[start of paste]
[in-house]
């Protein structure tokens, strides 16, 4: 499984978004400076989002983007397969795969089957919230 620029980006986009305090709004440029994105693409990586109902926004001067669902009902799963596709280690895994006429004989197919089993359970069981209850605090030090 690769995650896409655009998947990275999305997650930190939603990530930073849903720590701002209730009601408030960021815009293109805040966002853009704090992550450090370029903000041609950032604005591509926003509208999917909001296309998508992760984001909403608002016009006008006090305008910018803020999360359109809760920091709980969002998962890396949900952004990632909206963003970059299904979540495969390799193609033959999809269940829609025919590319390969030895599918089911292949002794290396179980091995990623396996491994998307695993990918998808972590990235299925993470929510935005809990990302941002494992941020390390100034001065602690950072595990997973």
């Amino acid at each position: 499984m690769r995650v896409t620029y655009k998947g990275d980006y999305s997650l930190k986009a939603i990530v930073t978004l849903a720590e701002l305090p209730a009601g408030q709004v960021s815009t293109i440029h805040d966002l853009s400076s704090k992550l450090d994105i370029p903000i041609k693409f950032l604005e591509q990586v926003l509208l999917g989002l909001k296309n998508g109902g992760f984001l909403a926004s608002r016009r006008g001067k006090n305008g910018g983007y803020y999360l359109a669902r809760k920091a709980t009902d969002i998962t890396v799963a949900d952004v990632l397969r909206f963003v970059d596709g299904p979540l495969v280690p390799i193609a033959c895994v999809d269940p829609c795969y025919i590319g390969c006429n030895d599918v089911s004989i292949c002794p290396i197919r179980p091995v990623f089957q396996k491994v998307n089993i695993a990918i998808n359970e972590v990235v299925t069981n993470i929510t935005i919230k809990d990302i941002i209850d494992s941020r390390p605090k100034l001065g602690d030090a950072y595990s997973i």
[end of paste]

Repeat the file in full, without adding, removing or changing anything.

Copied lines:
[in-house]
């Protein structure tokens, strides 16, 4: 499984978004400076989002983007397969795969089957919230 620029980006986009305090709004440029994105693409990586109902926004001067669902009902799963596709280690895994006429004989197919089993359970069981209850605090030090 690769995650896409655009998947990275999305997650930190939603990530930073849903720590701002209730009601408030960021815009293109805040966002853009704090992550450090370029903000041609950032604005591509926003509208999917909001296309998508992760984001909403608002016009006008006090305008910018803020999360359109809760920091709980969002998962890396949900952004990632909206963003970059299904979540495969390799193609033959999809269940829609025919590319390969030895599918089911292949002794290396179980091995990623396996491994998307695993990918998808972590990235299925993470929510935005809990990302941002494992941020390390100034001065602690950072595990997973």
């Amino acid at each position: 499984m690769r995650v896409t620029y655009k998947g990275d980006y999305s997650l930190k986009a939603i990530v930073t978004l849903a720590e701002l305090p209730a009601g408030q709004v960021s815009t293109i440029h805040d966002l853009s400076s704090k992550l450090d994105i370029p903000i041609k693409f950032l604005e591509q990586v926003l509208l999917g989002l909001k296309n998508g109902g992760f984001l909403a926004s608002r016009r006008g001067k006090n305008g910018g983007y803020y999360l359109a669902r809760k920091a709980t009902d969002i998962t890396v799963a949900d952004v990632l397969r909206f963003v970059d596709g299904p979540l495969v280690p390799i193609a033959c895994v999809d269940p829609c795969y025919i590319g390969c006429n030895d599918v089911s004989i292949c002794p290396i197919r179980p091995v990623f089957q396996k491994v998307n089993i695993a990918i998808n359970e972590v990235v299925t069981n993470i929510t935005i919230k809990d990302i941002i209850d494992s941020r390390p605090k100034l001065g602690d030090a950072y595990s997973i």